Rainy season has officially arrived in Jakarta, after a prolonged dry season which rendered a lot of parks and gardens in the city brown and barren. Those which received a regular watering schedule, either from the city government or from local community associations, fared slightly better than the rest. So when rain started to pour over the megalopolis, I couldn’t help but feel relieved. It’s been raining around two to three times a week now, and by January through February – supposedly the peak of rainy season – it should rain every day, or even multiple times a day. However, rainy season also means days with thick, dark clouds and higher humidity, making outdoor explorations of the city uncomfortable at times.
As I was going through the photos in my hard drive that I haven’t posted on my blog, I came across a collection of images from a spontaneous weekend excursion to Ancol Dreamland (Taman Impian Jaya Ancol in Indonesian) in North Jakarta in early January this year. I remember I was sweating profusely at the beach in this part of town, which began to be developed as an entertainment hub in the 1960s with a theme park, a water park, a giant aquarium and a 3D cinema, among other things. But at least the weather was nice, with glorious blue skies throughout the afternoon despite it supposedly being the peak of rainy season. Ancol Dreamland itself is actually a familiar place for me as I have visited the 552-hectare recreation complex seven or eight times in total – including twice to the amusement park (instead of Mickey and Minnie, it has two proboscis monkeys as the mascots), twice to the aquarium and the 3D cinema, and once to a seaside café. However, since moving to Jakarta eleven years ago, I had only been to this part of the city another three times. So for the fourth visit, I made sure to explore parts of the complex which I had never been before.
Taking James along – he had never gone anywhere near the city’s beach after moving here in 2016 – we drove on a Sunday afternoon through light traffic and found the skies over Ancol Dreamland even lovelier than those above the city center. The Art Market (Pasar Seni) was our first stop. I had known about this place since I was in primary school, when I found a hand-drawn map of the complex as an insertion of one edition of a teen magazine, but it was only this year that I finally got the chance to see it. Inaugurated in 1977, this art and handicraft center was commissioned by Ali Sadikin, Jakarta’s governor at that time who was known for transforming the Indonesian capital into a modern city. Nowadays, the Art Market is a relatively quiet part of Ancol Dreamland, although the fact that we came on a hot day might have contributed to this impression. However, its tranquility, abundance of trees, interesting art workshops, cats and squirrels were in fact the very reasons I enjoyed strolling around this area with the gentle ocean breeze as a fresh alternative to the polluted air of the city.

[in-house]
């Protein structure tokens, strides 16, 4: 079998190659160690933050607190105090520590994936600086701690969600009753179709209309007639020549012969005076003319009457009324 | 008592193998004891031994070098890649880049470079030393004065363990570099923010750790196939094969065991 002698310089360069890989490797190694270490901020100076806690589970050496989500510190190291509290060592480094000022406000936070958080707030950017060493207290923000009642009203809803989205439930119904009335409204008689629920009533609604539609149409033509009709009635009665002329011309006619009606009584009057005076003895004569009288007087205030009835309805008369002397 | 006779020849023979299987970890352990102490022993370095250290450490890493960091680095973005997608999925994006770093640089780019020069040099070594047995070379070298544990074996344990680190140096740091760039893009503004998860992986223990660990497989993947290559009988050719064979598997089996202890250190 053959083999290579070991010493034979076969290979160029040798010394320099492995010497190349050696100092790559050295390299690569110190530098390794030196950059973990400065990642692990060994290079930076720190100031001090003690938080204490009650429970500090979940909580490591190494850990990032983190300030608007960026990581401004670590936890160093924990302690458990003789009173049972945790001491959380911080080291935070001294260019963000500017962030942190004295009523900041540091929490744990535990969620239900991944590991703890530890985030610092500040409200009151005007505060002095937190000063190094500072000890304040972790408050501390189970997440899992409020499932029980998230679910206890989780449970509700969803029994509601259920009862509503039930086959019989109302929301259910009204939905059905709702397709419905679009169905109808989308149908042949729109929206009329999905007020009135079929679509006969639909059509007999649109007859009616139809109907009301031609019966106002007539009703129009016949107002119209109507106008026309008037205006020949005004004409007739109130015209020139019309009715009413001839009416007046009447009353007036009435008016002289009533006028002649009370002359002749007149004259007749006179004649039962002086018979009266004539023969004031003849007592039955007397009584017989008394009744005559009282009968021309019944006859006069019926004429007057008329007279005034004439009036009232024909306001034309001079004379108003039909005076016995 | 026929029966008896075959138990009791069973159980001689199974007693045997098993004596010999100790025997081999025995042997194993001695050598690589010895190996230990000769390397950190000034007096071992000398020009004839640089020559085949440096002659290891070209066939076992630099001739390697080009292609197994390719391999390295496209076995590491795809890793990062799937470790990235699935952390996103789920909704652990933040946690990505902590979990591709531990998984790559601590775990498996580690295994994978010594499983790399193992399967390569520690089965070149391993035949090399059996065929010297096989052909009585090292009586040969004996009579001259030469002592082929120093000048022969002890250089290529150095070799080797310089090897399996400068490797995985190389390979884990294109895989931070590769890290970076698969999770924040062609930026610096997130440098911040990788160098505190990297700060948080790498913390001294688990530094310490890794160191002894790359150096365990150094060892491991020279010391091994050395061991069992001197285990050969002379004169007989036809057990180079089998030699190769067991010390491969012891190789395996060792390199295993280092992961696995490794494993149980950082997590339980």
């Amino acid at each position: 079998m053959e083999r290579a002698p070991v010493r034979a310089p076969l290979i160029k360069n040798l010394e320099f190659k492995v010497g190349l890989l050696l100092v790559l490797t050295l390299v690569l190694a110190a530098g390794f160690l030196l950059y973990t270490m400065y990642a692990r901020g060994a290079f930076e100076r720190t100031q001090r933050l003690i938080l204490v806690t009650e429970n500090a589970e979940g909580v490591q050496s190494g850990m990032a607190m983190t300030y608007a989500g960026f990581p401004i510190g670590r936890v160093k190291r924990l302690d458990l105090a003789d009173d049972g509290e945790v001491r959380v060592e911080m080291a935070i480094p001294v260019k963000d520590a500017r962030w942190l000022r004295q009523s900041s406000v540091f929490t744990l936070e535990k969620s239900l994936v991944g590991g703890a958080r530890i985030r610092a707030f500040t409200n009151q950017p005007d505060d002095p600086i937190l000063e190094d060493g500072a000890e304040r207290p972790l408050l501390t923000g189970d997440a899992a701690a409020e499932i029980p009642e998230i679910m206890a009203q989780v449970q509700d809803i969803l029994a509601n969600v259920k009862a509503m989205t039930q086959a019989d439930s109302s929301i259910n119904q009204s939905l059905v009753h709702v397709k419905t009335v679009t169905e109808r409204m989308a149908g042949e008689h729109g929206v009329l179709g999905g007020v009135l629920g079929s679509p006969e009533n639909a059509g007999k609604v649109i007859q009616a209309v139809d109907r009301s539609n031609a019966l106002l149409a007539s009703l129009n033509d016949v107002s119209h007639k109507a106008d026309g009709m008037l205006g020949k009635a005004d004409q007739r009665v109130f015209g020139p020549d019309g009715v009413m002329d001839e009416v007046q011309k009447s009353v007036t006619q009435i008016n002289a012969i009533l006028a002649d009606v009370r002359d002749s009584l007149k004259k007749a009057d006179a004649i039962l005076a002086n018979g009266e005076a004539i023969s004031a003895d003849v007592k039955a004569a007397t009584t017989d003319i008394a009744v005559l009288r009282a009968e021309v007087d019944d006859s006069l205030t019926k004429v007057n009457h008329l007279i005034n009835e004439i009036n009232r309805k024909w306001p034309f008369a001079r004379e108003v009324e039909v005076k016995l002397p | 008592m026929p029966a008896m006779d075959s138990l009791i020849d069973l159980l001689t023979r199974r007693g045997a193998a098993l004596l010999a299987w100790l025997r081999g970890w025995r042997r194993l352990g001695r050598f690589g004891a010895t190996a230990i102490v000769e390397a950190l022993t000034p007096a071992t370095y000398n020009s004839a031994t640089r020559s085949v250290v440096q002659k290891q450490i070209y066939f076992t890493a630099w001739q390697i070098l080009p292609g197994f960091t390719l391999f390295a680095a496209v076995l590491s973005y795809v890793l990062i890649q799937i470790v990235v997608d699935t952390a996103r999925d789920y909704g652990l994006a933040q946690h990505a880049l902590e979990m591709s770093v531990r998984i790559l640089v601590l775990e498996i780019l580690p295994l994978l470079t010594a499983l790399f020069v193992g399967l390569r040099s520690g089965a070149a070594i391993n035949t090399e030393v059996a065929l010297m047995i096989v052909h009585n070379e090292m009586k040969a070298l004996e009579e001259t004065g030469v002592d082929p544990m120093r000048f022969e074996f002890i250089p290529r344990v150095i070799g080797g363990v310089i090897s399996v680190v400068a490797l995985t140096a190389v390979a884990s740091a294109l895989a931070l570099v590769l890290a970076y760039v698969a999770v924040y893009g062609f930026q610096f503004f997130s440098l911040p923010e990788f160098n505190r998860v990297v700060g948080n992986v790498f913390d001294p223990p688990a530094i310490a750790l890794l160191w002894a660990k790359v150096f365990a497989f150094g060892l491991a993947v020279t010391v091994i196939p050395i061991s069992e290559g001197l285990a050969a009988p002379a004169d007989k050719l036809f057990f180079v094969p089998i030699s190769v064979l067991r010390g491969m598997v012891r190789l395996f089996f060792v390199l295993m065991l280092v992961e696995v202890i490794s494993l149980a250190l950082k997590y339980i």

After half an hour, we then ambled on a boardwalk meandering along a white triple-monolithic monument, a seaside restaurant, and a high-rise residential complex before eventually reaching the beach promenade. This was nothing like what I remembered of Jakarta’s beach from a previous trip taken years ago with my fellow university students. This time it looked reasonably clean and modern but not excessively sterile like Singapore’s beaches. Traditional boats were moored on the shoreline, street vendors sold sunglasses and hats, and parents frolicked with their kids inside a designated area for swimming. It always takes a spontaneous getaway like this to remind me that despite its gritty appearance, cold skyscrapers and terrible traffic, Jakarta does have other sides that never fail to make me fall in love with the city again. I’ll leave you here with the photos I took from Ancol Dreamland to brighten up your day (it’s cloudy again in Jakarta as I publish this post) and a few music videos of Indonesian artists singing in English to serenade you toward the end of this year. See you again in 2020 and happy holidays!